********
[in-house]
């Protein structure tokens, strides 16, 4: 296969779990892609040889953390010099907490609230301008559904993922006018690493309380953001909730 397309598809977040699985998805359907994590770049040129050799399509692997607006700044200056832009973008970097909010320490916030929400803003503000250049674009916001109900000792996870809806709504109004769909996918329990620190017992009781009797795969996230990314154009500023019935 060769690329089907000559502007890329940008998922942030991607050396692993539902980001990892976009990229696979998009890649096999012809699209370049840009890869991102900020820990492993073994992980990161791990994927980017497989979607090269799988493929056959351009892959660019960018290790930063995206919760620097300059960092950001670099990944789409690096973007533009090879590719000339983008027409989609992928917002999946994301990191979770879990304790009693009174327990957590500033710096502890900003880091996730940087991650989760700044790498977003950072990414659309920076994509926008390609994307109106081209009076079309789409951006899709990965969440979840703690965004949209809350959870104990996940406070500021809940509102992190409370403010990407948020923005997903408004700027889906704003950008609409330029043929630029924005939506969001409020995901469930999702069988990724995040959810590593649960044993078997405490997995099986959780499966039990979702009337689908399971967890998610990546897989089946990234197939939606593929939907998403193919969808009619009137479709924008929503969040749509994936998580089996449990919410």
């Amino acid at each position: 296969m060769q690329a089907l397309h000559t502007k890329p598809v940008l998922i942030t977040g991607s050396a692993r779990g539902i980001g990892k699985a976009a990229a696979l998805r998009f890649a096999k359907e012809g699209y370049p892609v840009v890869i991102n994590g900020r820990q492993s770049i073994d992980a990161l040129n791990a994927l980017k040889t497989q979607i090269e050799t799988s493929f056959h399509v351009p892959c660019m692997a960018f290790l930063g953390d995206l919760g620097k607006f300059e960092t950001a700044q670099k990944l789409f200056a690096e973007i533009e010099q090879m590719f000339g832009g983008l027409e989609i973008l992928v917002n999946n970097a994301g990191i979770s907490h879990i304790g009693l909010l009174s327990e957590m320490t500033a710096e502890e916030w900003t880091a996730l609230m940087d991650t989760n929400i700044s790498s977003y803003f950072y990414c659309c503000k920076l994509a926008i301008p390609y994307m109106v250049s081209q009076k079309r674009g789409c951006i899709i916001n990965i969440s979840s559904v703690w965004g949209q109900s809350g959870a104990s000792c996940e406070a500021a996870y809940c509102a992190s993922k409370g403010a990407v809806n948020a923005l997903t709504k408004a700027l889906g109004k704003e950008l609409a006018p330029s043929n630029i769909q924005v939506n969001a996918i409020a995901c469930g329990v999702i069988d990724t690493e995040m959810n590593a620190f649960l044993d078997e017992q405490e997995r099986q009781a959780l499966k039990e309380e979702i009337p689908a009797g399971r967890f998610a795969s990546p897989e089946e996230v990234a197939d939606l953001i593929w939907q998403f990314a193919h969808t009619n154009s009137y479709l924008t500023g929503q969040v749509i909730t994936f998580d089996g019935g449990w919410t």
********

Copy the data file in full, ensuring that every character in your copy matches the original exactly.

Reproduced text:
[in-house]
């Protein structure tokens, strides 16, 4: 296969779990892609040889953390010099907490609230301008559904993922006018690493309380953001909730 397309598809977040699985998805359907994590770049040129050799399509692997607006700044200056832009973008970097909010320490916030929400803003503000250049674009916001109900000792996870809806709504109004769909996918329990620190017992009781009797795969996230990314154009500023019935 060769690329089907000559502007890329940008998922942030991607050396692993539902980001990892976009990229696979998009890649096999012809699209370049840009890869991102900020820990492993073994992980990161791990994927980017497989979607090269799988493929056959351009892959660019960018290790930063995206919760620097300059960092950001670099990944789409690096973007533009090879590719000339983008027409989609992928917002999946994301990191979770879990304790009693009174327990957590500033710096502890900003880091996730940087991650989760700044790498977003950072990414659309920076994509926008390609994307109106081209009076079309789409951006899709990965969440979840703690965004949209809350959870104990996940406070500021809940509102992190409370403010990407948020923005997903408004700027889906704003950008609409330029043929630029924005939506969001409020995901469930999702069988990724995040959810590593649960044993078997405490997995099986959780499966039990979702009337689908399971967890998610990546897989089946990234197939939606593929939907998403193919969808009619009137479709924008929503969040749509994936998580089996449990919410």
């Amino acid at each position: 296969m060769q690329a089907l397309h000559t502007k890329p598809v940008l998922i942030t977040g991607s050396a692993r779990g539902i980001g990892k699985a976009a990229a696979l998805r998009f890649a096999k359907e012809g699209y370049p892609v840009v890869i991102n994590g900020r820990q492993s770049i073994d992980a990161l040129n791990a994927l980017k040889t497989q979607i090269e050799t799988s493929f056959h399509v351009p892959c660019m692997a960018f290790l930063g953390d995206l919760g620097k607006f300059e960092t950001a700044q670099k990944l789409f200056a690096e973007i533009e010099q090879m590719f000339g832009g983008l027409e989609i973008l992928v917002n999946n970097a994301g990191i979770s907490h879990i304790g009693l909010l009174s327990e957590m320490t500033a710096e502890e916030w900003t880091a996730l609230m940087d991650t989760n929400i700044s790498s977003y803003f950072y990414c659309c503000k920076l994509a926008i301008p390609y994307m109106v250049s081209q009076k079309r674009g789409c951006i899709i916001n990965i969440s979840s559904v703690w965004g949209q109900s809350g959870a104990s000792c996940e406070a500021a996870y809940c509102a992190s993922k409370g403010a990407v809806n948020a923005l997903t709504k408004a700027l889906g109004k704003e950008l609409a006018p330029s043929n630029i769909q924005v939506n969001a996918i409020a995901c469930g329990v999702i069988d990724t690493e995040m959810n590593a620190f649960l044993d078997e017992q405490e997995r099986q009781a959780l499966k039990e309380e979702i009337p689908a009797g399971r967890f998610a795969s990546p897989e089946e996230v990234a197939d939606l953001i593929w939907q998403f990314a193919h969808t009619n154009s009137y479709l924008t500023g929503q969040v749509i909730t994936f998580d089996g019935g449990w919410t």